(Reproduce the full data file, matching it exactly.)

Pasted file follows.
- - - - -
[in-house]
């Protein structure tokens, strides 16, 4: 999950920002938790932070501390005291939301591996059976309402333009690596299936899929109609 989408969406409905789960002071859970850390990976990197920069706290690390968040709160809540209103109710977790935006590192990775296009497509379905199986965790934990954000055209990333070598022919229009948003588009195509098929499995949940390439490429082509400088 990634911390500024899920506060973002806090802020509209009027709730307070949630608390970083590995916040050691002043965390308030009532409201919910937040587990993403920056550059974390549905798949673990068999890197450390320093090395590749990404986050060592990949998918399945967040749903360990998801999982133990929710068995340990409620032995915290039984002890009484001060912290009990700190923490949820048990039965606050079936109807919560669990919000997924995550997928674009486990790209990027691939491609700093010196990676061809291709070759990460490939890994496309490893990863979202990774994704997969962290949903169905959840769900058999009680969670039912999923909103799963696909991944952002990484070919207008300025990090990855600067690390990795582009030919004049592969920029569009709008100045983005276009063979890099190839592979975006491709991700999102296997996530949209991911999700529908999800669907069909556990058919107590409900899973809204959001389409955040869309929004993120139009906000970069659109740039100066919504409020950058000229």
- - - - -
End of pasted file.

[in-house]
């Protein structure tokens, strides 16, 4: 999950920002938790932070501390005291939301591996059976309402333009690596299936899929109609 989408969406409905789960002071859970850390990976990197920069706290690390968040709160809540209103109710977790935006590192990775296009497509379905199986965790934990954000055209990333070598022919229009948003588009195509098929499995949940390439490429082509400088 990634911390500024899920506060973002806090802020509209009027709730307070949630608390970083590995916040050691002043965390308030009532409201919910937040587990993403920056550059974390549905798949673990068999890197450390320093090395590749990404986050060592990949998918399945967040749903360990998801999982133990929710068995340990409620032995915290039984002890009484001060912290009990700190923490949820048990039965606050079936109807919560669990919000997924995550997928674009486990790209990027691939491609700093010196990676061809291709070759990460490939890994496309490893990863979202990774994704997969962290949903169905959840769900058999009680969670039912999923909103799963696909991944952002990484070919207008300025990090990855600067690390990795582009030919004049592969920029569009709008100045983005276009063979890099190839592979975006491709991700999102296997996530949209991911999700529908999800669907069909556990058919107590409900899973809204959001389409955040869309929004993120139009906000970069659109740039100066919504409020950058000229």